Last Friday, Wells Fargo (NYSE:WFC) announced its earnings figures for the third quarter of the year beating our expectations by continuing its income growth streak with another record performance this quarter.  The largest U.S. bank in terms of market capitalization has now reported growth in its bottom-line numbers for 11 consecutive quarters – a commendable feat as major banks have struggled to even maintain their revenue figures post-2008. While strong demand for mortgages over the quarter contributed significantly towards boosting revenues, a notable reduction in provisions and non-interest expenses for the quarter played an important role in these record earnings. The bank also reported a strong performance from its downplayed sales & trading unit.
We stick to our $38 price estimate for Wells Fargo’s stock, which is at a premium of over 10% to the current market price.
- Wells Fargo Looks Undervalued Despite Lukewarm Q2 Results
- A Look At Results and Implications Of The Fed’s 2016 Stress Test For Banks
- How Is The Loan-To-Deposit Ratio For U.S. Banks Expected To Change In The Near Future?
- How Do The Largest U.S. Banks Fare In Terms Of Meeting Core Capital Ratio Targets?
- How Are Loans At The Largest U.S. Banks Trending?
- How Are Deposits At The Largest U.S. Banks Trending?
Government Measures Gave A Leg-Up To Already Strong Mortgage Business
Wells Fargo’s growth story has largely been based on its more conservative, less risky banking model which focuses on core, traditional banking activities to generate money rather than overly relying on trading or investment banking revenues like many of its peers. And since the global economic recession of 2008, the model has held the bank in good stead primarily because of a strong mortgages base in its loan portfolio. The bank has capitalized on this strength over recent years to attract more mortgage customers than any of its competitors making it the country’s largest originator and servicer of mortgages.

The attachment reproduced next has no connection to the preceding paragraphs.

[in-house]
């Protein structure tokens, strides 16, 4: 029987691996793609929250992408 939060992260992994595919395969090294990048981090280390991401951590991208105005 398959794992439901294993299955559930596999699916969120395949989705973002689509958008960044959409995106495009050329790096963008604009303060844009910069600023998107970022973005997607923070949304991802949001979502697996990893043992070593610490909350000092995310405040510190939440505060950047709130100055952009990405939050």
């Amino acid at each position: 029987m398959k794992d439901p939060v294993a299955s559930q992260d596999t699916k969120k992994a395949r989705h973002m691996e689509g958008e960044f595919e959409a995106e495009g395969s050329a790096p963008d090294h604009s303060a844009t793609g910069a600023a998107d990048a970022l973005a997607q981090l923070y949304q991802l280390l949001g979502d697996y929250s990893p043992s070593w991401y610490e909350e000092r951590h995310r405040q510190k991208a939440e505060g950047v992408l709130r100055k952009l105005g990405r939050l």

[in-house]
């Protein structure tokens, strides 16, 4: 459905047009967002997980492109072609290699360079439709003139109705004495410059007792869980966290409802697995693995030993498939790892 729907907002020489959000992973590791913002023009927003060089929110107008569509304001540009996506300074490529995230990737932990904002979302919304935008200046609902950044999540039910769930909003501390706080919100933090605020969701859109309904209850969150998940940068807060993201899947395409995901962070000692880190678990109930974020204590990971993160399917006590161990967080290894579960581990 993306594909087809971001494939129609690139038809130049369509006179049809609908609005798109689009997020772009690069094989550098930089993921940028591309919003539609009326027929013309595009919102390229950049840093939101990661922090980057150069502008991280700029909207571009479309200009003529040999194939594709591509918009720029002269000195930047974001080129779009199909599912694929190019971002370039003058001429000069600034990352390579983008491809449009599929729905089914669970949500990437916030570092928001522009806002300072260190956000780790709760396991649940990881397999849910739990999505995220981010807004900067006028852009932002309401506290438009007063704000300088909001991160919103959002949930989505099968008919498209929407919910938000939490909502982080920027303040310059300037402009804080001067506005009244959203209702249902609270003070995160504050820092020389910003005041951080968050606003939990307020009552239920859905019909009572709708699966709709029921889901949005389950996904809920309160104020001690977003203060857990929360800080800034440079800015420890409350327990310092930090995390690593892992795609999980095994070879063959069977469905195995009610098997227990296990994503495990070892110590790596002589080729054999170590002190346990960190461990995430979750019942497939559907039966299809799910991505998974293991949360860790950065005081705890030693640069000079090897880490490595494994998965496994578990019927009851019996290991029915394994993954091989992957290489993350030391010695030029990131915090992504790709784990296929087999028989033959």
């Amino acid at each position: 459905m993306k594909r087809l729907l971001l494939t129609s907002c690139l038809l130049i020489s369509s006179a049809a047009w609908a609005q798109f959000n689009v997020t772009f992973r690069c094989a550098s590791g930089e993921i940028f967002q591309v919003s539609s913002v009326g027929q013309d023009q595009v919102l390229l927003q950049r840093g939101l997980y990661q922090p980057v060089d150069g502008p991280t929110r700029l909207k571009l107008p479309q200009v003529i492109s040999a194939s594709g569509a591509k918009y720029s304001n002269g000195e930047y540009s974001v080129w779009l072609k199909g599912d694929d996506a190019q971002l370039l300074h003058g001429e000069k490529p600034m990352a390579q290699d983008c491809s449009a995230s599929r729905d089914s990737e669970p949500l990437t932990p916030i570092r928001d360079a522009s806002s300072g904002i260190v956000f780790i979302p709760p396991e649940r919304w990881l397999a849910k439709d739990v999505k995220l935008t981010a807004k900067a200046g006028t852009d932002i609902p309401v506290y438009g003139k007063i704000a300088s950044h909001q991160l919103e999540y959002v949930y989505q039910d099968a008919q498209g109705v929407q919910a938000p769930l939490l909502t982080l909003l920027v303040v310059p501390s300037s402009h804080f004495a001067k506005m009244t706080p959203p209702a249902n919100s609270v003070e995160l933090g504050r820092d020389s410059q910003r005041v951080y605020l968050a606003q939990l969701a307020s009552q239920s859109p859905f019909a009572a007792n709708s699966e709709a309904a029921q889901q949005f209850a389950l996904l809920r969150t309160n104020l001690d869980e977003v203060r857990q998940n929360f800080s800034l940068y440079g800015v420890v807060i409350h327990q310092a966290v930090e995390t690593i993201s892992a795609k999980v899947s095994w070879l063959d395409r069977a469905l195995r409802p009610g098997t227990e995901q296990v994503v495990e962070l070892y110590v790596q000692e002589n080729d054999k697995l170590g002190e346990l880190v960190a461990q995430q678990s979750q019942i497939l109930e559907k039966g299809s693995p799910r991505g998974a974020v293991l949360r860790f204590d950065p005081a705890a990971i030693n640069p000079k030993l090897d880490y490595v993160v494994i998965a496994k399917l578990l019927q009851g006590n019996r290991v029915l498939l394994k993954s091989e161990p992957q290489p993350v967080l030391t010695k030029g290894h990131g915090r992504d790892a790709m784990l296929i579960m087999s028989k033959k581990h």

This time around, Wells Fargo originated $139 billion in mortgages – well over the $131 billion and $129 billion in Q2 and Q1 2012 respectively. This is from mortgage applications of $188 billion it received over the quarter. Low interest rates and the government-backed Home Affordable Refinance Programs (HARP) drove home-owners to the bank in large numbers to refinance their existing mortgages.
Declining Non-Interest Expenses A Great Sign
Wells Fargo reported total non-interest expenses of just over $12.1 billion for Q3 2012, representing a decline in overall operating costs for the second consecutive quarter. In fact, the figures have not been lower in the last 4 quarters – since costs totaled $11.7 billion in Q3 2011. While a large portion of this fall in costs is due to a reduction in operating losses, the impact of Wells Fargo’s organization-wide cost-cutting strategies cannot be ignored.